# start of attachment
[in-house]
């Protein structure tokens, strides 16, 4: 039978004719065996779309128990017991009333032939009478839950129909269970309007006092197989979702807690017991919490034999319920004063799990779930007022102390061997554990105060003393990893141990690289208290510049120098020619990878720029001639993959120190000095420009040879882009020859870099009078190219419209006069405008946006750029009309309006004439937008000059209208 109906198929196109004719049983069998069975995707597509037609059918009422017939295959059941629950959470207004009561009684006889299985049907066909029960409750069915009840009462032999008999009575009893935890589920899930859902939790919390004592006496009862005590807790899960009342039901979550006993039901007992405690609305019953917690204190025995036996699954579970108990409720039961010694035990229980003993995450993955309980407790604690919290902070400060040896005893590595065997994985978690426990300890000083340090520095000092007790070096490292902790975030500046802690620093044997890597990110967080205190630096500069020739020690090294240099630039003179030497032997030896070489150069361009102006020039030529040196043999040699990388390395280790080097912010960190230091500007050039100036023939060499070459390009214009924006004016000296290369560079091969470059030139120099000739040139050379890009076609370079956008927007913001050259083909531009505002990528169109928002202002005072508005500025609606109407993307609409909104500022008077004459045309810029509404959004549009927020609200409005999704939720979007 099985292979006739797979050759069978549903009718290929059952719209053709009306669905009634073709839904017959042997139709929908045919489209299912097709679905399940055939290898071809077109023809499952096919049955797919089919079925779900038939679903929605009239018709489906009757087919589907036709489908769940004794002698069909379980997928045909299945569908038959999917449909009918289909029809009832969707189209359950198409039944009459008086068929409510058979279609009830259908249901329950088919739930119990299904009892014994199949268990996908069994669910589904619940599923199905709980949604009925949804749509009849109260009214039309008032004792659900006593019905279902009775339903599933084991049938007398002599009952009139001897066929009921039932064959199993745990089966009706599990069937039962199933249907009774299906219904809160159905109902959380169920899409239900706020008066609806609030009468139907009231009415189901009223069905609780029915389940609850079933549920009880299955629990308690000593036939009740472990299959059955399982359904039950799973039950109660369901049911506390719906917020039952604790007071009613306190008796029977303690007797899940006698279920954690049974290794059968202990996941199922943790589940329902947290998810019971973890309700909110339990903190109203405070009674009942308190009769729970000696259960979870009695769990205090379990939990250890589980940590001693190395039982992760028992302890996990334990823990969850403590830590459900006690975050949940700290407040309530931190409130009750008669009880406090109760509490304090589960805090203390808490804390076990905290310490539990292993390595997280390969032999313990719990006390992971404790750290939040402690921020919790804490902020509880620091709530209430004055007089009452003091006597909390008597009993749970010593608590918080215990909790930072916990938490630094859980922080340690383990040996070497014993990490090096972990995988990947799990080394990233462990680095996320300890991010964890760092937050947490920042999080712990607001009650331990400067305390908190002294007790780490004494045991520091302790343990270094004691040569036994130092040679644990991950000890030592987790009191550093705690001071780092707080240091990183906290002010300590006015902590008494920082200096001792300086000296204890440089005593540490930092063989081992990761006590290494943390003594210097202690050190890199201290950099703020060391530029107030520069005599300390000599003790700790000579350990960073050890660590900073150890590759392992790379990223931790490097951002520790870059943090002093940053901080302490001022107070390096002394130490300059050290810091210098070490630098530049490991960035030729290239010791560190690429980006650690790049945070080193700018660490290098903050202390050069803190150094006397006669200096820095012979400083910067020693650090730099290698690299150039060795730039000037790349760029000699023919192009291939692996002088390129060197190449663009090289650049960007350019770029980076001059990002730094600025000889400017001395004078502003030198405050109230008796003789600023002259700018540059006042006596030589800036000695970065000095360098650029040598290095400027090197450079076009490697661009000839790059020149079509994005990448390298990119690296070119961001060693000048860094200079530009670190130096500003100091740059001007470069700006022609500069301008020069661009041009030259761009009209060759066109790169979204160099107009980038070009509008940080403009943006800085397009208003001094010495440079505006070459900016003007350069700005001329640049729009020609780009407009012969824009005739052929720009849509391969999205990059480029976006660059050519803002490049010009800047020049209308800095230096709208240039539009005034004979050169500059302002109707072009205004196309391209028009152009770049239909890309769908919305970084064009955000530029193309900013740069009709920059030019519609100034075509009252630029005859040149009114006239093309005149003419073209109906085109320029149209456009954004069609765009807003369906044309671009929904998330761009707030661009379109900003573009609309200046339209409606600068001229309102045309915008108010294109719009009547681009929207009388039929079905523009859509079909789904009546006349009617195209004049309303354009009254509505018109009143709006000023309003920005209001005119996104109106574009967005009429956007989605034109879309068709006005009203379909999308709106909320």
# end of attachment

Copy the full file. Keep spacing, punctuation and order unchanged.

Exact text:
[in-house]
């Protein structure tokens, strides 16, 4: 039978004719065996779309128990017991009333032939009478839950129909269970309007006092197989979702807690017991919490034999319920004063799990779930007022102390061997554990105060003393990893141990690289208290510049120098020619990878720029001639993959120190000095420009040879882009020859870099009078190219419209006069405008946006750029009309309006004439937008000059209208 109906198929196109004719049983069998069975995707597509037609059918009422017939295959059941629950959470207004009561009684006889299985049907066909029960409750069915009840009462032999008999009575009893935890589920899930859902939790919390004592006496009862005590807790899960009342039901979550006993039901007992405690609305019953917690204190025995036996699954579970108990409720039961010694035990229980003993995450993955309980407790604690919290902070400060040896005893590595065997994985978690426990300890000083340090520095000092007790070096490292902790975030500046802690620093044997890597990110967080205190630096500069020739020690090294240099630039003179030497032997030896070489150069361009102006020039030529040196043999040699990388390395280790080097912010960190230091500007050039100036023939060499070459390009214009924006004016000296290369560079091969470059030139120099000739040139050379890009076609370079956008927007913001050259083909531009505002990528169109928002202002005072508005500025609606109407993307609409909104500022008077004459045309810029509404959004549009927020609200409005999704939720979007 099985292979006739797979050759069978549903009718290929059952719209053709009306669905009634073709839904017959042997139709929908045919489209299912097709679905399940055939290898071809077109023809499952096919049955797919089919079925779900038939679903929605009239018709489906009757087919589907036709489908769940004794002698069909379980997928045909299945569908038959999917449909009918289909029809009832969707189209359950198409039944009459008086068929409510058979279609009830259908249901329950088919739930119990299904009892014994199949268990996908069994669910589904619940599923199905709980949604009925949804749509009849109260009214039309008032004792659900006593019905279902009775339903599933084991049938007398002599009952009139001897066929009921039932064959199993745990089966009706599990069937039962199933249907009774299906219904809160159905109902959380169920899409239900706020008066609806609030009468139907009231009415189901009223069905609780029915389940609850079933549920009880299955629990308690000593036939009740472990299959059955399982359904039950799973039950109660369901049911506390719906917020039952604790007071009613306190008796029977303690007797899940006698279920954690049974290794059968202990996941199922943790589940329902947290998810019971973890309700909110339990903190109203405070009674009942308190009769729970000696259960979870009695769990205090379990939990250890589980940590001693190395039982992760028992302890996990334990823990969850403590830590459900006690975050949940700290407040309530931190409130009750008669009880406090109760509490304090589960805090203390808490804390076990905290310490539990292993390595997280390969032999313990719990006390992971404790750290939040402690921020919790804490902020509880620091709530209430004055007089009452003091006597909390008597009993749970010593608590918080215990909790930072916990938490630094859980922080340690383990040996070497014993990490090096972990995988990947799990080394990233462990680095996320300890991010964890760092937050947490920042999080712990607001009650331990400067305390908190002294007790780490004494045991520091302790343990270094004691040569036994130092040679644990991950000890030592987790009191550093705690001071780092707080240091990183906290002010300590006015902590008494920082200096001792300086000296204890440089005593540490930092063989081992990761006590290494943390003594210097202690050190890199201290950099703020060391530029107030520069005599300390000599003790700790000579350990960073050890660590900073150890590759392992790379990223931790490097951002520790870059943090002093940053901080302490001022107070390096002394130490300059050290810091210098070490630098530049490991960035030729290239010791560190690429980006650690790049945070080193700018660490290098903050202390050069803190150094006397006669200096820095012979400083910067020693650090730099290698690299150039060795730039000037790349760029000699023919192009291939692996002088390129060197190449663009090289650049960007350019770029980076001059990002730094600025000889400017001395004078502003030198405050109230008796003789600023002259700018540059006042006596030589800036000695970065000095360098650029040598290095400027090197450079076009490697661009000839790059020149079509994005990448390298990119690296070119961001060693000048860094200079530009670190130096500003100091740059001007470069700006022609500069301008020069661009041009030259761009009209060759066109790169979204160099107009980038070009509008940080403009943006800085397009208003001094010495440079505006070459900016003007350069700005001329640049729009020609780009407009012969824009005739052929720009849509391969999205990059480029976006660059050519803002490049010009800047020049209308800095230096709208240039539009005034004979050169500059302002109707072009205004196309391209028009152009770049239909890309769908919305970084064009955000530029193309900013740069009709920059030019519609100034075509009252630029005859040149009114006239093309005149003419073209109906085109320029149209456009954004069609765009807003369906044309671009929904998330761009707030661009379109900003573009609309200046339209409606600068001229309102045309915008108010294109719009009547681009929207009388039929079905523009859509079909789904009546006349009617195209004049309303354009009254509505018109009143709006000023309003920005209001005119996104109106574009967005009429956007989605034109879309068709006005009203379909999308709106909320």